Speaking about budget requests for hardware, he said, We can’t just make a request, justify it with evidence, and receive it. We have to go back again and again and justify, justify, justify. This was exactly the cultural problem originating from production needs driving engineering decisions that the CAIB was trying to solve with its structural solution. At meals and breaks throughout the day, I met people dedicated to doing everything they could to prevent a third accident. I saw that they caught on to making change guided by organizational principles. However, I also saw what they were up against. My two days there showed the reproduction of the social causes of Challenger and Columbia, even at this key transitional moment when the agency was trying to change.

Although O’Keefe was publicly adamant about complying with the CAIB recommendations, the administrator who spoke the night before conveyed a different message to insiders. One of the participants captured the contradiction when she said, Am I supposed to tell my people that we are going to comply, or that we are going to legally comply? The CAIB report recommendations stated clearly that leaders—NASA, the White House, Congress—make choices that create cultures; those same leaders are responsible for changing it. However, there were many indications that NASA leaders were taking actions that would perpetuate the institutional conditions that contributed to the two accidents, even as their forty top leaders were embracing change, seeking to alter the inner workings of the agency to promote better decision making and safety.

Before the conference ended, someone from headquarters explained my invitation by saying, We thought you were a NASA critic, so at the headquarters dinner we didn’t know what to expect, but we saw that you were a social analyst. He asked me if I would help them. I was intrigued by the opportunity to finally study NASA from the inside, but the events of the weekend left me skeptical about the success of my efforts. I responded that I would not, due to conflict of interest. It appeared that the CAIB would participate in evaluating NASA changes prior to the Return to Flight, and if so, I would be involved. Privately, I wondered if my presence at NASA would be for symbolic reasons only, and foresaw negative consequences for my work and self if NASA top administrators decided to legally comply as opposed to fully comply.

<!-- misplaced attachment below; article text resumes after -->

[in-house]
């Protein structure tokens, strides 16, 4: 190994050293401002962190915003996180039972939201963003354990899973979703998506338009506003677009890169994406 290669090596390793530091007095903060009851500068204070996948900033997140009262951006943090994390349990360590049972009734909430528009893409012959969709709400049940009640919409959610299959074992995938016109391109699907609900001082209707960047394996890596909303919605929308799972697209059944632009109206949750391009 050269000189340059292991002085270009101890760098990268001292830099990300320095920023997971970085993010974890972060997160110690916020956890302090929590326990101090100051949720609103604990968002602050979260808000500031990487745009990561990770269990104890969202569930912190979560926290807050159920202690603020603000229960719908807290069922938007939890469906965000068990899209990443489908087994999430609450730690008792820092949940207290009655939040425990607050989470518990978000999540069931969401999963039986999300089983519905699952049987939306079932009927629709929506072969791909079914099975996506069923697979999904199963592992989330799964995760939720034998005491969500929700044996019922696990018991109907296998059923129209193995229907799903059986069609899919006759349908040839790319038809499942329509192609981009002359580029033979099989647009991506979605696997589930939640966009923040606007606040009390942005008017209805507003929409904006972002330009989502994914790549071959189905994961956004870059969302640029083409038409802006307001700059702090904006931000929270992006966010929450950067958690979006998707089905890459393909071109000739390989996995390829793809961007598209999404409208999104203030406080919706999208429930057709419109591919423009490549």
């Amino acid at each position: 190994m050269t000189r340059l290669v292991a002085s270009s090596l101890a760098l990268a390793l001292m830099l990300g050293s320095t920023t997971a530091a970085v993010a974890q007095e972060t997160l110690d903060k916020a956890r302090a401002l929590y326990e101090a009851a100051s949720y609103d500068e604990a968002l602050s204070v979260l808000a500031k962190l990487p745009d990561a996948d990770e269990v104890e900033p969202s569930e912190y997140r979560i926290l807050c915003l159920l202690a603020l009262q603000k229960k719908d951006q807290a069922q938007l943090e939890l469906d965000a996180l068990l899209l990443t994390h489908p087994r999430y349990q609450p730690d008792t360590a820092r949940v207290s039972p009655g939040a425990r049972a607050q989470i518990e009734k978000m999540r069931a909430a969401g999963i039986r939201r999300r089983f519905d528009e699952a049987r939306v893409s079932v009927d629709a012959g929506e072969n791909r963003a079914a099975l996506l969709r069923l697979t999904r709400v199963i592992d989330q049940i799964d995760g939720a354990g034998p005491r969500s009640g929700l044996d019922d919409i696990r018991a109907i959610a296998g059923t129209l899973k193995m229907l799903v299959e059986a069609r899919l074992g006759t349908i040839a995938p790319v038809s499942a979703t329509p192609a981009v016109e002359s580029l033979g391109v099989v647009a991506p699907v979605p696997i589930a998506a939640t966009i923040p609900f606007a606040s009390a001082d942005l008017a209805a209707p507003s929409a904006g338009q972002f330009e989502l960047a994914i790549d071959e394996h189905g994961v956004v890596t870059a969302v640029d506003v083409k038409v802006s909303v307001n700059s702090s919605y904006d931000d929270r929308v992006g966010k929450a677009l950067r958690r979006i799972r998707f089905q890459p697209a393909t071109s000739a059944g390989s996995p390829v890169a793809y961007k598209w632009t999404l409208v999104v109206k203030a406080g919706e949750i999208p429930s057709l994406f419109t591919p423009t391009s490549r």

I went to NASA Headquarters and to the leadership conference believing these visits were a unique opportunity to teach organizational principles to a new audience, and I came away sure that I had learned more from NASA than I had taught. For the first time, I was able to witness the obstacles to changing organizations as its people were confronting them. Every lesson was crucial to my working knowledge of how organizations make change (or not), the challenges they face, and the limitations and possibilities of our efforts. First, external factors and powerful actors continued to drive decision making of NASA top administrators, thus perpetuating the institutional cultural beliefs and organizational mandates that contributed to the normalization of deviance for both accidents. Second, I saw how changing organizational structure in order to change the culture had the unintended consequence of changing related structures, creating a new system that was not going to operate smoothly in the beginning, and perhaps disrupting parts of the organization that had been operating well.

Third, when instructed by official investigators to make mandated change, NASA leaders took the moment to make many changes they saw as important, in addition to those mandated. This happened post-Challenger (as I learned in my April phone conversation with a NASA administrator) and recurred post-Columbia at NASA Headquarters and at the conference. When implemented, many factors would be changing at once, their ramifications affecting many parts of the system, thus making it hard to evaluate the effect of the mandated changes independently of the others. Moreover, the changes were going to make the system more complex, and as research shows, increasing system complexity increases the possibility of failure. Changing culture was perhaps the greatest challenge for them because culture is invisible, embedded in organizational structure and hierarchy, rules, routines, and informal relations, and is enacted in taken-for-granted ways in everyday work.